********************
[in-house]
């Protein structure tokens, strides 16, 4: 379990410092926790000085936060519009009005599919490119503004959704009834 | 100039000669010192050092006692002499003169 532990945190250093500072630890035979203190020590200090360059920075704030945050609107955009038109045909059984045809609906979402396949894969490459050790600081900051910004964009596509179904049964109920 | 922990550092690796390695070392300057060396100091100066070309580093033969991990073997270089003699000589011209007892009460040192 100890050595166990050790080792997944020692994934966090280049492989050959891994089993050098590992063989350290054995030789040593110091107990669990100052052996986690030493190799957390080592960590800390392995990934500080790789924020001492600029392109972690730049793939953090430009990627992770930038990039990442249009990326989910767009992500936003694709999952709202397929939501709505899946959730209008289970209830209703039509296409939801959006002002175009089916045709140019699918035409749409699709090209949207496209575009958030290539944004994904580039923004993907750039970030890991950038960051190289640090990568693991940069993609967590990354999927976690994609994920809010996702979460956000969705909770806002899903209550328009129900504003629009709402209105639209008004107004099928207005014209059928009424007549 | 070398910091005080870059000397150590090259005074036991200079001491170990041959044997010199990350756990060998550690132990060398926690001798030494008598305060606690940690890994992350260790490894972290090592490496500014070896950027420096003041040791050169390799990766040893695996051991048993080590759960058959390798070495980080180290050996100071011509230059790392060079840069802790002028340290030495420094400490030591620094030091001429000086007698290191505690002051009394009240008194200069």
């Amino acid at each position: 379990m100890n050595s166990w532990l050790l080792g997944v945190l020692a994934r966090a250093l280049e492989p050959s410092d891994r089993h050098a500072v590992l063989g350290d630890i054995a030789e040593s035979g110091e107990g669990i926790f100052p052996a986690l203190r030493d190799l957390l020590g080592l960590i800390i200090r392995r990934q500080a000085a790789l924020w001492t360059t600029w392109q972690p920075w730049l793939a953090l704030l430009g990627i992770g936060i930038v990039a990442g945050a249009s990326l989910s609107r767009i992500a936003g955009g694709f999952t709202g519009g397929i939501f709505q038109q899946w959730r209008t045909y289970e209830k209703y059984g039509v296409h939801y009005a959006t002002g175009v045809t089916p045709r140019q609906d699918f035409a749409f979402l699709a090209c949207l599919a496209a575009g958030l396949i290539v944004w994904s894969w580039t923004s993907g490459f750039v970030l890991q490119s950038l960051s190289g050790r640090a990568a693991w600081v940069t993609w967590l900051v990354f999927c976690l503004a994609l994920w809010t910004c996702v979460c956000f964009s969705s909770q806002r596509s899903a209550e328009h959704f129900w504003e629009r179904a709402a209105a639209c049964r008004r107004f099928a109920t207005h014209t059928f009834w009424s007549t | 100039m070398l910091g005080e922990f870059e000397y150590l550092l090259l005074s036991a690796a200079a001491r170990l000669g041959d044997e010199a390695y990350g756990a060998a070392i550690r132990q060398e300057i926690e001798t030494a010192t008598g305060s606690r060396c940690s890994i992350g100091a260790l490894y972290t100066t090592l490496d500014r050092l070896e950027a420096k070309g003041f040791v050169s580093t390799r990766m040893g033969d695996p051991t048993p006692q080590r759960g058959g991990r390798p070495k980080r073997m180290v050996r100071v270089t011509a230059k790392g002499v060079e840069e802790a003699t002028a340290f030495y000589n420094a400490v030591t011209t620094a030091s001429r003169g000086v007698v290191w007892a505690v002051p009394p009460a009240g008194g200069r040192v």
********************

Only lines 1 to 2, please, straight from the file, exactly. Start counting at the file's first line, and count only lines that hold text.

[in-house]
């Protein structure tokens, strides 16, 4: 379990410092926790000085936060519009009005599919490119503004959704009834 | 100039000669010192050092006692002499003169 532990945190250093500072630890035979203190020590200090360059920075704030945050609107955009038109045909059984045809609906979402396949894969490459050790600081900051910004964009596509179904049964109920 | 922990550092690796390695070392300057060396100091100066070309580093033969991990073997270089003699000589011209007892009460040192 100890050595166990050790080792997944020692994934966090280049492989050959891994089993050098590992063989350290054995030789040593110091107990669990100052052996986690030493190799957390080592960590800390392995990934500080790789924020001492600029392109972690730049793939953090430009990627992770930038990039990442249009990326989910767009992500936003694709999952709202397929939501709505899946959730209008289970209830209703039509296409939801959006002002175009089916045709140019699918035409749409699709090209949207496209575009958030290539944004994904580039923004993907750039970030890991950038960051190289640090990568693991940069993609967590990354999927976690994609994920809010996702979460956000969705909770806002899903209550328009129900504003629009709402209105639209008004107004099928207005014209059928009424007549 | 070398910091005080870059000397150590090259005074036991200079001491170990041959044997010199990350756990060998550690132990060398926690001798030494008598305060606690940690890994992350260790490894972290090592490496500014070896950027420096003041040791050169390799990766040893695996051991048993080590759960058959390798070495980080180290050996100071011509230059790392060079840069802790002028340290030495420094400490030591620094030091001429000086007698290191505690002051009394009240008194200069």